With an X-Man or a Hulk or a Daredevil hogging half of the major movie releases this year, one would never expect a depressed filing clerk named Harvey Pekar to hold any sway on audience fascination. Unlike the X-Men, Harvey has little stock in the raging mutant/human political battle. Unlike the Hulk, his anger does not swell his belt size ten-fold. And unlike Daredevil, he is not a blind man with Olympic-caliber acrobatic skills.
But in “American Splendor,” Harvey holds his own with those other cinematic superheroes with an entirely different and unusual power: he is vividly, hilariously and poignantly human.
Which does not mean he is real. Harvey, as embodied by the brilliant Paul Giamatti ’89, is a comic book character created by a real underground comic book writer named Harvey Pekar. Harvey’s creation captures the regular moments of everyday life — the slow checkout lines and the odd coworkers and the very personal battles with life threatening diseases. He uses the comic book to fantasize the ordinary person. He recreates himself on the page as the American everyman.
The filmmakers tap into the heart of Pekar’s comics very well. In fact, not in recent memory has a film so deftly translated its source material on to the screen. From the very beginning in the opening credits, we are acutely aware of the real/fantasy worlds that we are entering. Harvey walks through the residential Cleveland streets inside a comic book strip. The camera weaves from an outside shot of a comic strip (with Giamatti walking through animated frames) to an inside look at the real world inside the strip with nifty visual skill.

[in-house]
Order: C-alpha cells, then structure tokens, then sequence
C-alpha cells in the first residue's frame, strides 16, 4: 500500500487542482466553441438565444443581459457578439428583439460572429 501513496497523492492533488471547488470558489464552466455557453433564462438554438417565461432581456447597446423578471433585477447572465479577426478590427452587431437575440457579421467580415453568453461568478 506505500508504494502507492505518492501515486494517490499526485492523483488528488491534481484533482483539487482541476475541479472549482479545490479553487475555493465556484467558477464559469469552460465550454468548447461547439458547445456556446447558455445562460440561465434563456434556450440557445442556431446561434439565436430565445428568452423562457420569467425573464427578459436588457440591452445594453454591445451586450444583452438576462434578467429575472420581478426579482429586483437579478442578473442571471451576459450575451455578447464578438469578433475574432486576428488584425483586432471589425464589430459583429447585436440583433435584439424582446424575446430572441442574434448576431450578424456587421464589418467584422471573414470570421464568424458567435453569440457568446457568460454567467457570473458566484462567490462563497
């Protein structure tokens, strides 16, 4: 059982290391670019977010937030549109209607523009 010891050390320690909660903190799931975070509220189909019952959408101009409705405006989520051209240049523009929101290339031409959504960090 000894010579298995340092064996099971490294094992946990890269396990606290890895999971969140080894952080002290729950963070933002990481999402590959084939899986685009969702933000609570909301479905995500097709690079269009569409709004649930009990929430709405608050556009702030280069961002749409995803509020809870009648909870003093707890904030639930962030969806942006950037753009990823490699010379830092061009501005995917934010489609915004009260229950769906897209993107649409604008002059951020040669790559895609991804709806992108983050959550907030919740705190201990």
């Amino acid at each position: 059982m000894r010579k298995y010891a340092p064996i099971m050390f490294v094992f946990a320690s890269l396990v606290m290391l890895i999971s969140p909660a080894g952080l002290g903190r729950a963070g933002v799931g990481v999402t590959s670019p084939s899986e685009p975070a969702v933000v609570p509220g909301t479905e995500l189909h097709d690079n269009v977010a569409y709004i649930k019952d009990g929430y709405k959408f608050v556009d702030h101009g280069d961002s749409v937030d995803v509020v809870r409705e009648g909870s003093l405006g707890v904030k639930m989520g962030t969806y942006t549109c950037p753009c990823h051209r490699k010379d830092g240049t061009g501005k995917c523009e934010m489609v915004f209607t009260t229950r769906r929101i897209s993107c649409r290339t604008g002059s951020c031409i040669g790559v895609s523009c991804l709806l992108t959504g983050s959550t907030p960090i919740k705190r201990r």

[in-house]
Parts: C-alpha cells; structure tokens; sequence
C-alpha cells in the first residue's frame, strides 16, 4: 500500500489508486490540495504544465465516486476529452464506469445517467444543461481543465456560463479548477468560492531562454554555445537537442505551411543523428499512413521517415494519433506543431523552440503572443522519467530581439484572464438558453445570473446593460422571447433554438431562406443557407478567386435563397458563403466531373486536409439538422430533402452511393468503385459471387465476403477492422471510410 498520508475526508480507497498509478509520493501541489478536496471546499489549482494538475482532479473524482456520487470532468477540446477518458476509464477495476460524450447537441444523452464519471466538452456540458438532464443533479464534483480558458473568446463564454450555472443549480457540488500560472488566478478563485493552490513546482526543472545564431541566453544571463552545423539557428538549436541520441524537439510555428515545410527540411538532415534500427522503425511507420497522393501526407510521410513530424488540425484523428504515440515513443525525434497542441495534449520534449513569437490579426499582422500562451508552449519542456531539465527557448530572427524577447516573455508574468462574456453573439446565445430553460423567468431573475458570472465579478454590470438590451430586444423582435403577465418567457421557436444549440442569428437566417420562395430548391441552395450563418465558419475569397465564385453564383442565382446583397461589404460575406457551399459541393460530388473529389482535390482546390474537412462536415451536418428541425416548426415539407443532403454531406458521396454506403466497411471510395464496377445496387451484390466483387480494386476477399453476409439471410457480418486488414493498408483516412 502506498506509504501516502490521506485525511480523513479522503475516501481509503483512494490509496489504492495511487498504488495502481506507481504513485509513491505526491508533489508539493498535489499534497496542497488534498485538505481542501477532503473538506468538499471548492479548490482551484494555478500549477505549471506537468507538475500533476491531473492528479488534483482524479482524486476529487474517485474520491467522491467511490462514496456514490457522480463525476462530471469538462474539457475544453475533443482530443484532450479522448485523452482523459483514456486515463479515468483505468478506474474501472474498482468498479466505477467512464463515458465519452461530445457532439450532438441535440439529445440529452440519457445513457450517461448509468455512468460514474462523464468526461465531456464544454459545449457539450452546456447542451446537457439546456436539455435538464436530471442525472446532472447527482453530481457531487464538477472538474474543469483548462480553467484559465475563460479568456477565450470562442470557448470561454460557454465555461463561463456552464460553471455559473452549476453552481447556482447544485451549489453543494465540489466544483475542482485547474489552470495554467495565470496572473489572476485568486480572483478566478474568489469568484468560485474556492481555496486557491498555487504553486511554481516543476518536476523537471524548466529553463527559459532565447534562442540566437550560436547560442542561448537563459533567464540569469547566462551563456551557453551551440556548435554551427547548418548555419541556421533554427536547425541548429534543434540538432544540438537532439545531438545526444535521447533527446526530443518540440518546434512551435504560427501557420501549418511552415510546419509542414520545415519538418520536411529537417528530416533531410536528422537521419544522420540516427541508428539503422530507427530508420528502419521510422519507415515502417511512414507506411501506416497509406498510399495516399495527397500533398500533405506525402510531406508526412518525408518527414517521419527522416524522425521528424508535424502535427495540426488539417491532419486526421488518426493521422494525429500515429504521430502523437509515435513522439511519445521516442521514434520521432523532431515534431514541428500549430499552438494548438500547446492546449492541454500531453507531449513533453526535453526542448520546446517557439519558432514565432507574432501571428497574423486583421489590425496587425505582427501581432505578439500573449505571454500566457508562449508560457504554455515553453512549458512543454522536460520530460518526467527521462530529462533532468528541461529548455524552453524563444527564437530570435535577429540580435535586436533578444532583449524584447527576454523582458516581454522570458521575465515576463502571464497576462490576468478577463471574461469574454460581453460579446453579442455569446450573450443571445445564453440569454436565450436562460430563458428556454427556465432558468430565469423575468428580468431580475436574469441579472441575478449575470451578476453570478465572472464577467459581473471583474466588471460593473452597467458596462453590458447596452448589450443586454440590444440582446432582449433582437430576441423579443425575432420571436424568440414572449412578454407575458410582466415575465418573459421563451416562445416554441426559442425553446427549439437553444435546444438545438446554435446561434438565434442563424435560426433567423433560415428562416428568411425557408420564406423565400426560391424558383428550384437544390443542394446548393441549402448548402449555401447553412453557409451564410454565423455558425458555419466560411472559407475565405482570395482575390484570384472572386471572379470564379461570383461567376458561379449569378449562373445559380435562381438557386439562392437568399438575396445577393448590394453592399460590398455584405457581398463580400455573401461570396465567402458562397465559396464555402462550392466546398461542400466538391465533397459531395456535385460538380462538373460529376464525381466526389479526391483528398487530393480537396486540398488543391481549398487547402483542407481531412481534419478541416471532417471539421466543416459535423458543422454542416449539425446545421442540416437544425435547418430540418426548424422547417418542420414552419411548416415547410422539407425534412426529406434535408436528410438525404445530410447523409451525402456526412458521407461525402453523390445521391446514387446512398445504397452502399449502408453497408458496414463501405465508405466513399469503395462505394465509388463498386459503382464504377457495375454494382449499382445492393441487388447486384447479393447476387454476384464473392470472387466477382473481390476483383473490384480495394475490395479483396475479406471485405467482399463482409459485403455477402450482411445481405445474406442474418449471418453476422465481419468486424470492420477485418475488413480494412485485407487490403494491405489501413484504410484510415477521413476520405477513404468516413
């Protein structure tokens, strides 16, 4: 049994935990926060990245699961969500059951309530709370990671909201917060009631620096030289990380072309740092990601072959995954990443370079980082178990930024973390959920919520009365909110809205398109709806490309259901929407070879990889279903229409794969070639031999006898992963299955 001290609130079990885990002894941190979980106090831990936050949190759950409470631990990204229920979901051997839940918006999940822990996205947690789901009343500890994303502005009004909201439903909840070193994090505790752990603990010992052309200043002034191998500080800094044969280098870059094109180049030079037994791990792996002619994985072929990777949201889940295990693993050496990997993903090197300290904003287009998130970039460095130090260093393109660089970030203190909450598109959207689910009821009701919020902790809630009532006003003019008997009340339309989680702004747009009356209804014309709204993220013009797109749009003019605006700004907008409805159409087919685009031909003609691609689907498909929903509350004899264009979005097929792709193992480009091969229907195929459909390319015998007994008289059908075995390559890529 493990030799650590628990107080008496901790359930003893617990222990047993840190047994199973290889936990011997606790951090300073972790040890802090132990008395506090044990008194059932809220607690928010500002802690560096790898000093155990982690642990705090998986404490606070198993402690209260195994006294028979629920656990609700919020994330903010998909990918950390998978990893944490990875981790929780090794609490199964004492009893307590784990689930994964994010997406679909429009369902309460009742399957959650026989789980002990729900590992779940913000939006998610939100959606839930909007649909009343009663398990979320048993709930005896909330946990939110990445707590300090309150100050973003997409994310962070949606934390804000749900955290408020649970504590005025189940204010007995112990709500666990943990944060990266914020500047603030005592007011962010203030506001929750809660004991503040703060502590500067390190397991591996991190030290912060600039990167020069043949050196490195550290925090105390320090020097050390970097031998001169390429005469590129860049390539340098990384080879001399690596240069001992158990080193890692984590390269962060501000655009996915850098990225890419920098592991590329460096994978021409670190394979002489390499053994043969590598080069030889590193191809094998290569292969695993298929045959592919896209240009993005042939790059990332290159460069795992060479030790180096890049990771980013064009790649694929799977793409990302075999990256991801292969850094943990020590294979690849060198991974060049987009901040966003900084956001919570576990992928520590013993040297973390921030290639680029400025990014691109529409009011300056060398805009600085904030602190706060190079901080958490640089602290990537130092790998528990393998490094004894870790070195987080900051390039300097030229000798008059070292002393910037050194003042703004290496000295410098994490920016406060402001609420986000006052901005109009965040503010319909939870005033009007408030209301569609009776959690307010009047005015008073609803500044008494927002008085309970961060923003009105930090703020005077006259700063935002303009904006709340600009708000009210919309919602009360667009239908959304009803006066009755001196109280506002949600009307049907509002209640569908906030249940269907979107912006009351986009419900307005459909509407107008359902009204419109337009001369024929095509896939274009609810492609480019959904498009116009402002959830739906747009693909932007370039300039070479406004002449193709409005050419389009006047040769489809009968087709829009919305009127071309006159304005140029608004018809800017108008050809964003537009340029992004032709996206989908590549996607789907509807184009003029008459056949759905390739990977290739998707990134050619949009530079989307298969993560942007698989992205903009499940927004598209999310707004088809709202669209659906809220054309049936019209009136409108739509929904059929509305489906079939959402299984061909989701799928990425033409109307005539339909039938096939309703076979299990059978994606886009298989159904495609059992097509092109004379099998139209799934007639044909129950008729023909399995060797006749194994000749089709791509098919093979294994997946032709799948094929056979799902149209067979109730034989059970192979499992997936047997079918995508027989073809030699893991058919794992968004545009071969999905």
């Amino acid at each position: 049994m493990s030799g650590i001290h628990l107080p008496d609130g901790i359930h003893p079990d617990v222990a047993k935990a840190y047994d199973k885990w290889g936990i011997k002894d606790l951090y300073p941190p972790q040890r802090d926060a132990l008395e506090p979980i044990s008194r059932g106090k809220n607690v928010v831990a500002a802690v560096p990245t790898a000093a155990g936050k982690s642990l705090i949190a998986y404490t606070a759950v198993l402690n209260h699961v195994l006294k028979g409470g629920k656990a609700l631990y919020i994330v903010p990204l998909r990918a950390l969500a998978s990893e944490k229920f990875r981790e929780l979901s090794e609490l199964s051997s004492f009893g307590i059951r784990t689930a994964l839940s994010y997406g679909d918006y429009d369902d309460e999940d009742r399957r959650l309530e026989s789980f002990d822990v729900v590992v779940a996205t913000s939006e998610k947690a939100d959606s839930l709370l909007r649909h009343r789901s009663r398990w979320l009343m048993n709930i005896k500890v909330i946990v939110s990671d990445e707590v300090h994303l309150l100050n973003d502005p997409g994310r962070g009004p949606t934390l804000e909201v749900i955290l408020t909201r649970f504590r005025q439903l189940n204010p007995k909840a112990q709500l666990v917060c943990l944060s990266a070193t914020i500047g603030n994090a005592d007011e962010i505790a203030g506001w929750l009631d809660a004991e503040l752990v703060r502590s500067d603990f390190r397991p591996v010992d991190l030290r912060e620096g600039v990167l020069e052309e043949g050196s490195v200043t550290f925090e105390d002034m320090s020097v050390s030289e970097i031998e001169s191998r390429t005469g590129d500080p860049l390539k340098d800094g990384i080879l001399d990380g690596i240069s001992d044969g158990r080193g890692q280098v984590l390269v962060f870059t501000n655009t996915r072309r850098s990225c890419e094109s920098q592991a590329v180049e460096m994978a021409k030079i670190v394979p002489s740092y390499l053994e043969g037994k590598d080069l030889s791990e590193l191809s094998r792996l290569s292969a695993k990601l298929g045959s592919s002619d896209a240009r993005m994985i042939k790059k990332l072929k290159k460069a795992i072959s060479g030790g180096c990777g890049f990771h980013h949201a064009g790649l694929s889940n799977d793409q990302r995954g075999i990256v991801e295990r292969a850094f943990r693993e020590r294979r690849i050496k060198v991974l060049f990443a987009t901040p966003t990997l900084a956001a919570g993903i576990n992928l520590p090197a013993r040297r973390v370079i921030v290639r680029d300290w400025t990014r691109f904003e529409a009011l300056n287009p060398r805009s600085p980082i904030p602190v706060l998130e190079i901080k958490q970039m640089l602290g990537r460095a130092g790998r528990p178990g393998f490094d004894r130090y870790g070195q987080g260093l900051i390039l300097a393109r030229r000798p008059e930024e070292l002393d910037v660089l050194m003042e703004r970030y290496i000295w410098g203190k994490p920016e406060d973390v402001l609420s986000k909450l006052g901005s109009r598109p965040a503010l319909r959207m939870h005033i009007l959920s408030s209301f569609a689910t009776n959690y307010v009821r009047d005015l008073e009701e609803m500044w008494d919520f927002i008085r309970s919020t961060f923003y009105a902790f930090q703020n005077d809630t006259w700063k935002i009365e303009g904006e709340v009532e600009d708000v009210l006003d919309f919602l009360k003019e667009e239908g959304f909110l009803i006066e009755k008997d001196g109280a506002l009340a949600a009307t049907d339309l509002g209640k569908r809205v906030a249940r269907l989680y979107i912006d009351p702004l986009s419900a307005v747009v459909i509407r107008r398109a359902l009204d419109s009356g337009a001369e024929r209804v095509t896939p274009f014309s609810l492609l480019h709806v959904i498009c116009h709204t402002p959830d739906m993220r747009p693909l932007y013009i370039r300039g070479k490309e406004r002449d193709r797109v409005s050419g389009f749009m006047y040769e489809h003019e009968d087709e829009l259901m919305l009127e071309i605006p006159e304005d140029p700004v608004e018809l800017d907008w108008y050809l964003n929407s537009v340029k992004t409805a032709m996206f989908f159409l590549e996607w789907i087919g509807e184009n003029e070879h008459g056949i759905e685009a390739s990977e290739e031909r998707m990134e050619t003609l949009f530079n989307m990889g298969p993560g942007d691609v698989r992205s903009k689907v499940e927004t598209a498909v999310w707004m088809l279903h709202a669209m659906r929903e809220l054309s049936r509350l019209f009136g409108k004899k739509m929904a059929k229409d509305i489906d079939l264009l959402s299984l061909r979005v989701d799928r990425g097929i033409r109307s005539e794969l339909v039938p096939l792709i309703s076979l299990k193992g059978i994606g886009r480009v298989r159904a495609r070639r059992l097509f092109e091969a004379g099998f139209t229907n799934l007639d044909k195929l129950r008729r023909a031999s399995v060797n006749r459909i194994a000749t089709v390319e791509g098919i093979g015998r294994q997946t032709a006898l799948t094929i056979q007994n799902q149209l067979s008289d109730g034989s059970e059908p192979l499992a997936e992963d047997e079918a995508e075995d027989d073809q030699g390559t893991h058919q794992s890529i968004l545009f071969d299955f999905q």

The film strengthens this real world/comic world dichotomy by presenting the actual Harvey Pekar as a character in the film version of his life — and he even interacts with his movie counterpart, played by Giamatti. Pekar, at key moments in the story, narrates the movie with candid discussions of his personal experiences. The introduction of the real Harvey into the film narrative is just plain brilliant. With this bold stroke, “American Splendor,” more than any other comic book movie, is in fact a “comic book movie.” Just like the stories in the comic, the film narrative itself seems to spin from Harvey’s own creativity.
Our ability to picture the real Harvey also allows us to better appreciate Giamatti’s skilled performance. Giamatti plays the comic book hero Harvey with a unique physicality that mimics in no way the real man. He slouches and stomps through life, eye brows burrowed, a perpetual frown radiating neuroses and anger. But Giamatti never lets his portrayal descend into caricature. He plays a fully rounded, emotionally identifiable human being that is also a cartoon. It is a stunning accomplishment.
Despite its comic-book structure, “American Splendor” is not the comic book itself. It is in many ways a very standard “A Beautiful Mind”-meets-“Gandhi” biopic that embraces the norms of the genre: the protagonist’s struggle, his attempt to find his voice in the world, his triumph, and the love that allows him to persevere. But because Harvey Pekar is such an unusual man with such a bizarre life (and because of the picture’s style and structure), the same old story feels fresh and thrilling.
Most notably, the love story between Harvey and Joyce (a tour-de-force comic performance by Hope Davis) is hardly your typical inspiration-from-the-heart arch. After their first kiss, fireworks do not go off and music does not swell. Joyce immediately runs to the bathroom to vomit. But it is still evident throughout the movie that their love is real. “American Splendor” is a smart enough film to shake the genre’s conventions without undermining them completely.